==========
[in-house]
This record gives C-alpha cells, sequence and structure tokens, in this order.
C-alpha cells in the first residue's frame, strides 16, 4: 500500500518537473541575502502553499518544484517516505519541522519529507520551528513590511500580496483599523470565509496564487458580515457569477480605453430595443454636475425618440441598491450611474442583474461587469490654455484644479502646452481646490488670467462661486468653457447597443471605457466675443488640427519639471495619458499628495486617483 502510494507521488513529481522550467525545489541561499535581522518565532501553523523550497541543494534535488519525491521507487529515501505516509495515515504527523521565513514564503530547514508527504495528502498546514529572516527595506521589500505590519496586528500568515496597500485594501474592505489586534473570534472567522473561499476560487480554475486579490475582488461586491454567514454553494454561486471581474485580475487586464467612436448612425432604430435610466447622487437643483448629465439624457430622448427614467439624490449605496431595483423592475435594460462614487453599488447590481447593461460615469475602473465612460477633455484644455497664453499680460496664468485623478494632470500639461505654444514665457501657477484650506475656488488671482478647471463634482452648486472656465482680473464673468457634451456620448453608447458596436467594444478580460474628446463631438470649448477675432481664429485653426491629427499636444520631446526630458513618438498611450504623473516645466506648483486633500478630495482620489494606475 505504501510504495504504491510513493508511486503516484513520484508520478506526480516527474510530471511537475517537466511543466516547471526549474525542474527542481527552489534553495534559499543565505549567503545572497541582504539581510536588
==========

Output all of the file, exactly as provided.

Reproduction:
[in-house]
This record gives C-alpha cells, sequence and structure tokens, in this order.
C-alpha cells in the first residue's frame, strides 16, 4: 500500500518537473541575502502553499518544484517516505519541522519529507520551528513590511500580496483599523470565509496564487458580515457569477480605453430595443454636475425618440441598491450611474442583474461587469490654455484644479502646452481646490488670467462661486468653457447597443471605457466675443488640427519639471495619458499628495486617483 502510494507521488513529481522550467525545489541561499535581522518565532501553523523550497541543494534535488519525491521507487529515501505516509495515515504527523521565513514564503530547514508527504495528502498546514529572516527595506521589500505590519496586528500568515496597500485594501474592505489586534473570534472567522473561499476560487480554475486579490475582488461586491454567514454553494454561486471581474485580475487586464467612436448612425432604430435610466447622487437643483448629465439624457430622448427614467439624490449605496431595483423592475435594460462614487453599488447590481447593461460615469475602473465612460477633455484644455497664453499680460496664468485623478494632470500639461505654444514665457501657477484650506475656488488671482478647471463634482452648486472656465482680473464673468457634451456620448453608447458596436467594444478580460474628446463631438470649448477675432481664429485653426491629427499636444520631446526630458513618438498611450504623473516645466506648483486633500478630495482620489494606475 505504501510504495504504491510513493508511486503516484513520484508520478506526480516527474510530471511537475517537466511543466516547471526549474525542474527542481527552489534553495534559499543565505549567503545572497541582504539581510536588